We have spent the last two days in the Black Hills. The Black Hills received their name from the dense covering of evergreens. It is an amazing landscape change from the rolling hills of the grassland to the sharply rising mountains of the Black Hills. We have been staying in the town of Lead, SD. Lead is the site of the worlds’s most productive gold mine, the Homestake Mine. It was a fitting place to start our trip given the tension between the United States Government and the Lakota peoples over ownership of the Back Hills.

We toured the Homestake Gold Mine. The mine is an impressive open up of a half mile, and a surface depth of about 1200 feet. However, it goes underground to a depth of 8000 feet! The mine closed in 2002, due to the falling cost of gold and the expense required for underground mining. The mine was given to the state of South Dakota as a tourism site. As we watched the informational video at the beginning of the tour there was not mention of the Lakota. I found that very interesting, considering the first gold prospectors were breaking the treaty set with the Lakota by entering the Back Hills to search for gold. The tour was focused on the gold and the settlers that founded the town or Lead with no mention of the Lakota for the entire time.

I had read in “The Lakota and the Black Hills” that only very recently have the Lakota people’s been mentioned in tours of Mount Rushmore. Considering they were some of the original inhabitants of the regions, it is about time.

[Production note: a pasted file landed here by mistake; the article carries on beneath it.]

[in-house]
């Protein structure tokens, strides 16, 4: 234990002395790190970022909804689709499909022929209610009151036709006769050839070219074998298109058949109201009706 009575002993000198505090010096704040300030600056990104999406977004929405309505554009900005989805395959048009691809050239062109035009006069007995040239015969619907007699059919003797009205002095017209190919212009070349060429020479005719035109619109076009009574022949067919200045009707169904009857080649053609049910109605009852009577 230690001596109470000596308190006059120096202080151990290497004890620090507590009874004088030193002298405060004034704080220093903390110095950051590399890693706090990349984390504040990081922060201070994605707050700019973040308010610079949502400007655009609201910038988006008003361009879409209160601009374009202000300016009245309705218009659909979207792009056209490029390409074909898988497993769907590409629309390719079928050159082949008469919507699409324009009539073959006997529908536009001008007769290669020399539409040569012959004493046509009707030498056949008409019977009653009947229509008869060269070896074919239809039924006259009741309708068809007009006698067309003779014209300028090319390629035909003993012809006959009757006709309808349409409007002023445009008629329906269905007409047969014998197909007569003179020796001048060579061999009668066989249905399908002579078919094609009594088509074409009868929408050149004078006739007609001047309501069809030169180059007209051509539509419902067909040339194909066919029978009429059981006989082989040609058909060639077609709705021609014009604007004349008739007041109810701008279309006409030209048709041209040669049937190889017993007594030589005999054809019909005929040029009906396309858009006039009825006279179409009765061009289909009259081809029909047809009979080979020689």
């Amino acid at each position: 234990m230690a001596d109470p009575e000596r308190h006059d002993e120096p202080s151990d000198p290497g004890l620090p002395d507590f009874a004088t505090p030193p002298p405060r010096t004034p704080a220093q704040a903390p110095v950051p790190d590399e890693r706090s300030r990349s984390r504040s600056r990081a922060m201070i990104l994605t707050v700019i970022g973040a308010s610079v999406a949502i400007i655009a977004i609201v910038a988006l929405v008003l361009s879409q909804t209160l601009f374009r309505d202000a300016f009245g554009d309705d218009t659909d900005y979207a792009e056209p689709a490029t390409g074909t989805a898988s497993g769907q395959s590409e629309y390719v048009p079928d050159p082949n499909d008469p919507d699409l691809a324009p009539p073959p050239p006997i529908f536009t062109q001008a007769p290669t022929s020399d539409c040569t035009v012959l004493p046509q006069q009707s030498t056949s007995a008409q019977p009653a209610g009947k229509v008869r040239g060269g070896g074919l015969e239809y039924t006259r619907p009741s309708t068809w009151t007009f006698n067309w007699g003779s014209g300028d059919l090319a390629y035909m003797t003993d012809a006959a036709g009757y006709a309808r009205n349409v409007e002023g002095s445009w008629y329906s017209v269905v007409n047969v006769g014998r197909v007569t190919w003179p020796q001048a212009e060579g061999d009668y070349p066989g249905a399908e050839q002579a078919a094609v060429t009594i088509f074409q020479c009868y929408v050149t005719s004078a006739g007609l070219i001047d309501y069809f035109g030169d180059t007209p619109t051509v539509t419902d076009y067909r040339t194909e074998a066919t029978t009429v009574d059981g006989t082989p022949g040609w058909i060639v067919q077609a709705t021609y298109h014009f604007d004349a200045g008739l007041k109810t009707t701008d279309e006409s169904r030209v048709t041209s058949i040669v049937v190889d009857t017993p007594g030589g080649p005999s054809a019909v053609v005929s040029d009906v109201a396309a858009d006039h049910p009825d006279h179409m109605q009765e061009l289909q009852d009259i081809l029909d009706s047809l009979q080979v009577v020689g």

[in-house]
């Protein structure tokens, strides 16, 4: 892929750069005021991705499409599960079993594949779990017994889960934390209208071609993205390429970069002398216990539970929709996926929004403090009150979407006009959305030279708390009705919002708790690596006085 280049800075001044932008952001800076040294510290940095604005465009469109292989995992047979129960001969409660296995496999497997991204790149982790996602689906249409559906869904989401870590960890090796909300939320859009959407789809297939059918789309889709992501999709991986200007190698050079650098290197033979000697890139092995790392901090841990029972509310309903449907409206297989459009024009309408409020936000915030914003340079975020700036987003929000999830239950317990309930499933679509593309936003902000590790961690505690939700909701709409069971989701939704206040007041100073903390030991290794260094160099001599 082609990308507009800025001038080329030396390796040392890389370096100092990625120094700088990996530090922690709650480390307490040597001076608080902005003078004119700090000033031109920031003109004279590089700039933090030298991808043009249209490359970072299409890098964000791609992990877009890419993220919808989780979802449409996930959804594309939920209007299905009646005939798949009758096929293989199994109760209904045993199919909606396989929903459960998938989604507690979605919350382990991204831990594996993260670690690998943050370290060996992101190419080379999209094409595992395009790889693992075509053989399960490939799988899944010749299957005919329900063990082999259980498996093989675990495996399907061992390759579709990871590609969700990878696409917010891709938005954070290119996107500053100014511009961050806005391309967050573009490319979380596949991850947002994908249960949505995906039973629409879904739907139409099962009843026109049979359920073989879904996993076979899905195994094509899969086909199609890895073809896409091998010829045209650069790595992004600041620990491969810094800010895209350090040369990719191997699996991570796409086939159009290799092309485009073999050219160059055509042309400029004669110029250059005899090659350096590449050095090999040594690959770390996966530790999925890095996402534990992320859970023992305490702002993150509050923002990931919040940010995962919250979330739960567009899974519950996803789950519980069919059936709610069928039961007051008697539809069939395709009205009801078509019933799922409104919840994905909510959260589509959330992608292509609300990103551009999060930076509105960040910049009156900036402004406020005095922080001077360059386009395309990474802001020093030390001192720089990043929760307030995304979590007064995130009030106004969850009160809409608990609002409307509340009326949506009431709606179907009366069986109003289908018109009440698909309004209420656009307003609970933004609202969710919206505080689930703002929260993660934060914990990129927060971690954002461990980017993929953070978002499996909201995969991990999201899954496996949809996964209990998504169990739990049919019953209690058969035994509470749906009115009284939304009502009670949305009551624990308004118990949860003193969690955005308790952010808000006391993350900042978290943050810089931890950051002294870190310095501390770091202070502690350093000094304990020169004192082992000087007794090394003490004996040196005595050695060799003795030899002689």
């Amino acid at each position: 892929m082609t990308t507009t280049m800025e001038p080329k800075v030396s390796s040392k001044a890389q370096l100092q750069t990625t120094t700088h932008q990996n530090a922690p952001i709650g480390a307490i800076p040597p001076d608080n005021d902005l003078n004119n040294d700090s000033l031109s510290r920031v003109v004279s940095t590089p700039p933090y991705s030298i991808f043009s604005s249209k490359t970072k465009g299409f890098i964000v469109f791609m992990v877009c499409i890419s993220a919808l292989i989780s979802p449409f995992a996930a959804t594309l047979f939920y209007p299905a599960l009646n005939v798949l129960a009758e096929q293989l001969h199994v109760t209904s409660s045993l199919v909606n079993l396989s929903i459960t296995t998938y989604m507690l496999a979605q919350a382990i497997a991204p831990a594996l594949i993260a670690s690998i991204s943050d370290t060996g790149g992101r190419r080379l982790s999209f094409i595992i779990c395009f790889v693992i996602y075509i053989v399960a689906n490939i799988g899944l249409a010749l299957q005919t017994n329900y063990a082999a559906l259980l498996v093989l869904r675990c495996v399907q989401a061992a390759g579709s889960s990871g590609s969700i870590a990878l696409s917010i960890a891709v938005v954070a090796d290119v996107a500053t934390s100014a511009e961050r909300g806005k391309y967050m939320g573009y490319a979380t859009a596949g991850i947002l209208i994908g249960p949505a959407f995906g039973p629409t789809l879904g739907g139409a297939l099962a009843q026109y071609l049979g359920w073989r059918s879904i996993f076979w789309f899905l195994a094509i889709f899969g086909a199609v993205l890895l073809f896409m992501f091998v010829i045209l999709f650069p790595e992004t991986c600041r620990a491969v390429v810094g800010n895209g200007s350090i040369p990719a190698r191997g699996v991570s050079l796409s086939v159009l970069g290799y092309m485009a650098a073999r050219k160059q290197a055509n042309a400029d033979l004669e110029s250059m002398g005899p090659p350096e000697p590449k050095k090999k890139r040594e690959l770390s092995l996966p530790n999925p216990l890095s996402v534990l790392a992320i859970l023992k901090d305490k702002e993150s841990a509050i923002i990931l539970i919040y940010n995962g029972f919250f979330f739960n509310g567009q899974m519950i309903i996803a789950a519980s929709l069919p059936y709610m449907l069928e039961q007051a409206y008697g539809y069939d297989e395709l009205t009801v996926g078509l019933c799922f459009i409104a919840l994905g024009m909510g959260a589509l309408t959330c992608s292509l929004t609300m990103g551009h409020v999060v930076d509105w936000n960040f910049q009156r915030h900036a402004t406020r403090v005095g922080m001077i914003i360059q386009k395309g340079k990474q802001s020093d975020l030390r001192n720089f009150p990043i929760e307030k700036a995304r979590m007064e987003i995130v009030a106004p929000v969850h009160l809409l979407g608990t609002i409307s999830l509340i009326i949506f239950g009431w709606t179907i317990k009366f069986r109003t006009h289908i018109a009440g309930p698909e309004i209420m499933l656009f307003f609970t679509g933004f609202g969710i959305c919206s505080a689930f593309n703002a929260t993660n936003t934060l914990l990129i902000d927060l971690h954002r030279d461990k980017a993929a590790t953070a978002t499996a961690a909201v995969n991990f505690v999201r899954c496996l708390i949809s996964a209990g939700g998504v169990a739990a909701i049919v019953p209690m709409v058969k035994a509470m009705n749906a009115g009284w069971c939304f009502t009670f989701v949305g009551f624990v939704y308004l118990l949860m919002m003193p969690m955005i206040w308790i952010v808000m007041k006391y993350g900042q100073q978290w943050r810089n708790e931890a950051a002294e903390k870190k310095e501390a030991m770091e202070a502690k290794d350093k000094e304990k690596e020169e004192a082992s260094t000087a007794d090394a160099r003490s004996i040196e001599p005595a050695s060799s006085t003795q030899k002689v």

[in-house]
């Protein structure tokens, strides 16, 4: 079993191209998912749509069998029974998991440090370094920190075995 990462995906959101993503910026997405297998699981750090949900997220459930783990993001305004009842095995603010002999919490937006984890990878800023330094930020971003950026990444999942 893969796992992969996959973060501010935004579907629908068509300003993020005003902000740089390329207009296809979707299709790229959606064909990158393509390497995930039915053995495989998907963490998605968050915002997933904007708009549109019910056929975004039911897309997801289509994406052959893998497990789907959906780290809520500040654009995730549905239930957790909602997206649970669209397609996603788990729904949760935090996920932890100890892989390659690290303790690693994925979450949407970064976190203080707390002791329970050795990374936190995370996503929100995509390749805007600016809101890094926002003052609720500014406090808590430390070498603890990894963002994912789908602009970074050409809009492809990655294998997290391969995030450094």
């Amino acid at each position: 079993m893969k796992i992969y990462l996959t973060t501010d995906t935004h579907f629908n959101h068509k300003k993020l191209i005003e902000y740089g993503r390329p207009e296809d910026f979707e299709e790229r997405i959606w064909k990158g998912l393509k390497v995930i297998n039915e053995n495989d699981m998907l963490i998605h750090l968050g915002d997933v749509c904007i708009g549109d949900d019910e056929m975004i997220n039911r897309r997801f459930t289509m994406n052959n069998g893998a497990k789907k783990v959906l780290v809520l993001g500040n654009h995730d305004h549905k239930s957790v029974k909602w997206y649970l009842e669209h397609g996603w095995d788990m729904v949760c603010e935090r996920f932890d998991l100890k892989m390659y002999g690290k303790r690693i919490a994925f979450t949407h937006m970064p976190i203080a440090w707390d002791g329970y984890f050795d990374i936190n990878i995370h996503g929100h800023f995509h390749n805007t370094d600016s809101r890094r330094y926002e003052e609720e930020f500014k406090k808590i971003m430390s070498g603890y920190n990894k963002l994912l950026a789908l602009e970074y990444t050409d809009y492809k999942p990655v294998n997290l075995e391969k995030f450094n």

The photo below is Kate Hudson (McDaniel Student), Carolyn Rittenhouse (Cheyenne River Lakota), and Lauren Zafrir (McDaniel Student) at our meeting with Carolyn prior to leaving for South Dakota.


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Flight to South Dakota

The flight from BWI to Rapid City Regional Airport took us through Houston, yes it was planned.  There are a limited number of options when flying into Rapid City, SD.

However, the flight from Houston to Rapid City passed over some of the most geologically diverse landscape I have witnessed in a long time.  There is nothing like seeing geology from the air.  We flew over the Sand Hills, buttes, canyons, and meandering rivers.  The most interesting, perhaps disturbing, landscape we flew over were acres and acres of drilling platforms.  In some cases, there was drilling for hydraulic fracturing, as evidenced from the large waster water ponds near the sites.  In other cases, it was likely oil.  In every case, it scared the landscape below.  I was able to take a couple of snapshots out the window of the plane.  In some cases, the drilling platforms stretched as far as the eye could see.

Another feature that stood out was the severity of drought in the mid-west.  Rivers were low or dry, only river beds were showing in many cases.  Lakes and ponds had receding shorelines.  There was little green.